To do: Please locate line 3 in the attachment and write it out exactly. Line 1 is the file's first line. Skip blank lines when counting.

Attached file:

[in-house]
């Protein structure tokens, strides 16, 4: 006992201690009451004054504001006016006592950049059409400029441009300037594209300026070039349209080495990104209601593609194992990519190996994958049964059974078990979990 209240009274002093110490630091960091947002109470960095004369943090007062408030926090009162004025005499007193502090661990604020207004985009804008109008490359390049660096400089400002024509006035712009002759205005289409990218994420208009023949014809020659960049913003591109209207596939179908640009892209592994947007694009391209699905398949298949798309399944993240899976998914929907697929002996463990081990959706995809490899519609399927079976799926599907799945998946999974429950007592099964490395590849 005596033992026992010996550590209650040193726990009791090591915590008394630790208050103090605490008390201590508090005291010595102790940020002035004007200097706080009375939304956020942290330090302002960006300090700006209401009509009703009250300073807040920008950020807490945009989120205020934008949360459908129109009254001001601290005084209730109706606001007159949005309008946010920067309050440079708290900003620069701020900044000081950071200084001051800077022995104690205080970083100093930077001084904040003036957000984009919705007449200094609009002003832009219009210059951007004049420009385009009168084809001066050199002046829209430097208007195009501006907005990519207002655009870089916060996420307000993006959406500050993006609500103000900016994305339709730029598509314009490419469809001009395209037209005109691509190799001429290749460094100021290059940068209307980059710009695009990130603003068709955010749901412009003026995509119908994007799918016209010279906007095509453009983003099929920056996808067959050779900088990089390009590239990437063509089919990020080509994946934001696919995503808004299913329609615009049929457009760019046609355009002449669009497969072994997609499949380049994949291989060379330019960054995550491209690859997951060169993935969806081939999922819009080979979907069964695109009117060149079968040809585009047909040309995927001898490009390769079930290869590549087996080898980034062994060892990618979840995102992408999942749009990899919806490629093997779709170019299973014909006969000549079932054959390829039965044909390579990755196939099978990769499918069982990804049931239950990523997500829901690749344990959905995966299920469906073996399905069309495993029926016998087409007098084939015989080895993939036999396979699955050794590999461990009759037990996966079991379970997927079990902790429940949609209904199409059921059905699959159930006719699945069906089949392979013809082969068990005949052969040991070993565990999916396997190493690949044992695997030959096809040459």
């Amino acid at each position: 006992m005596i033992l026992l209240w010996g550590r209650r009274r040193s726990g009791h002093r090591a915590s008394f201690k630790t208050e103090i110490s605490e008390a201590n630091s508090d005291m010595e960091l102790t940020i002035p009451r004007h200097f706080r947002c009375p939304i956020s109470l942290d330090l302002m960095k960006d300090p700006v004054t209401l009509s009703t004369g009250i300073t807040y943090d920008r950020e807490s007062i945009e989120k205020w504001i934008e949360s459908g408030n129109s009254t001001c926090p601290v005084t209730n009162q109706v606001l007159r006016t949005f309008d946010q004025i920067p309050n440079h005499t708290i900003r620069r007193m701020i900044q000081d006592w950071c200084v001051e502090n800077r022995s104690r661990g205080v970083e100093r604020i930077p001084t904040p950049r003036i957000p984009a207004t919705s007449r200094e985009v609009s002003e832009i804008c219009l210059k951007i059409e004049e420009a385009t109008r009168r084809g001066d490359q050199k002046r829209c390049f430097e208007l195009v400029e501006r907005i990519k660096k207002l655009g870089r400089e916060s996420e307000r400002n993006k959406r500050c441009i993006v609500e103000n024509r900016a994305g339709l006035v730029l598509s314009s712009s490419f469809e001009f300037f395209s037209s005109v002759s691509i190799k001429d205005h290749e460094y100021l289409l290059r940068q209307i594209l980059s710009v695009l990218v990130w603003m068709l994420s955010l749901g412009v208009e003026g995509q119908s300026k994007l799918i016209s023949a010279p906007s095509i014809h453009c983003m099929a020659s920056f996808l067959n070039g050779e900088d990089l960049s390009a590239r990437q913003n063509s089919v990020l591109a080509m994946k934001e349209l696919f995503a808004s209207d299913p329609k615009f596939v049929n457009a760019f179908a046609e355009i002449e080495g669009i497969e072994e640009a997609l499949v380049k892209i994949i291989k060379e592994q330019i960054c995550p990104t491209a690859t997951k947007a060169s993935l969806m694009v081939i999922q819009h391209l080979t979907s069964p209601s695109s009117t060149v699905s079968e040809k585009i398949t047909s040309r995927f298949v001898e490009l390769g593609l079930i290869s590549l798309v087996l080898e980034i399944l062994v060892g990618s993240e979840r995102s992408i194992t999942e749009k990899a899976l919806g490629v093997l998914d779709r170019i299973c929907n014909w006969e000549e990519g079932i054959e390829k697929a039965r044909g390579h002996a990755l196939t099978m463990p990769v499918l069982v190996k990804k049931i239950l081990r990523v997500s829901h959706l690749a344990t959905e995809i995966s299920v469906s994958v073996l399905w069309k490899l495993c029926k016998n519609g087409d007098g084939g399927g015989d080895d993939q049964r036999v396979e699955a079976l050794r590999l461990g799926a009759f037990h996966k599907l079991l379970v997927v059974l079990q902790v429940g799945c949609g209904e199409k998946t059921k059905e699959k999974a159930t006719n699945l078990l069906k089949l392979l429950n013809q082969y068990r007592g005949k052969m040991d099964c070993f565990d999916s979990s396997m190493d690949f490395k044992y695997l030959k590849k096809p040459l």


């Amino acid at each position: 006992m005596i033992l026992l209240w010996g550590r209650r009274r040193s726990g009791h002093r090591a915590s008394f201690k630790t208050e103090i110490s605490e008390a201590n630091s508090d005291m010595e960091l102790t940020i002035p009451r004007h200097f706080r947002c009375p939304i956020s109470l942290d330090l302002m960095k960006d300090p700006v004054t209401l009509s009703t004369g009250i300073t807040y943090d920008r950020e807490s007062i945009e989120k205020w504001i934008e949360s459908g408030n129109s009254t001001c926090p601290v005084t209730n009162q109706v606001l007159r006016t949005f309008d946010q004025i920067p309050n440079h005499t708290i900003r620069r007193m701020i900044q000081d006592w950071c200084v001051e502090n800077r022995s104690r661990g205080v970083e100093r604020i930077p001084t904040p950049r003036i957000p984009a207004t919705s007449r200094e985009v609009s002003e832009i804008c219009l210059k951007i059409e004049e420009a385009t109008r009168r084809g001066d490359q050199k002046r829209c390049f430097e208007l195009v400029e501006r907005i990519k660096k207002l655009g870089r400089e916060s996420e307000r400002n993006k959406r500050c441009i993006v609500e103000n024509r900016a994305g339709l006035v730029l598509s314009s712009s490419f469809e001009f300037f395209s037209s005109v002759s691509i190799k001429d205005h290749e460094y100021l289409l290059r940068q209307i594209l980059s710009v695009l990218v990130w603003m068709l994420s955010l749901g412009v208009e003026g995509q119908s300026k994007l799918i016209s023949a010279p906007s095509i014809h453009c983003m099929a020659s920056f996808l067959n070039g050779e900088d990089l960049s390009a590239r990437q913003n063509s089919v990020l591109a080509m994946k934001e349209l696919f995503a808004s209207d299913p329609k615009f596939v049929n457009a760019f179908a046609e355009i002449e080495g669009i497969e072994e640009a997609l499949v380049k892209i994949i291989k060379e592994q330019i960054c995550p990104t491209a690859t997951k947007a060169s993935l969806m694009v081939i999922q819009h391209l080979t979907s069964p209601s695109s009117t060149v699905s079968e040809k585009i398949t047909s040309r995927f298949v001898e490009l390769g593609l079930i290869s590549l798309v087996l080898e980034i399944l062994v060892g990618s993240e979840r995102s992408i194992t999942e749009k990899a899976l919806g490629v093997l998914d779709r170019i299973c929907n014909w006969e000549e990519g079932i054959e390829k697929a039965r044909g390579h002996a990755l196939t099978m463990p990769v499918l069982v190996k990804k049931i239950l081990r990523v997500s829901h959706l690749a344990t959905e995809i995966s299920v469906s994958v073996l399905w069309k490899l495993c029926k016998n519609g087409d007098g084939g399927g015989d080895d993939q049964r036999v396979e699955a079976l050794r590999l461990g799926a009759f037990h996966k599907l079991l379970v997927v059974l079990q902790v429940g799945c949609g209904e199409k998946t059921k059905e699959k999974a159930t006719n699945l078990l069906k089949l392979l429950n013809q082969y068990r007592g005949k052969m040991d099964c070993f565990d999916s979990s396997m190493d690949f490395k044992y695997l030959k590849k096809p040459l």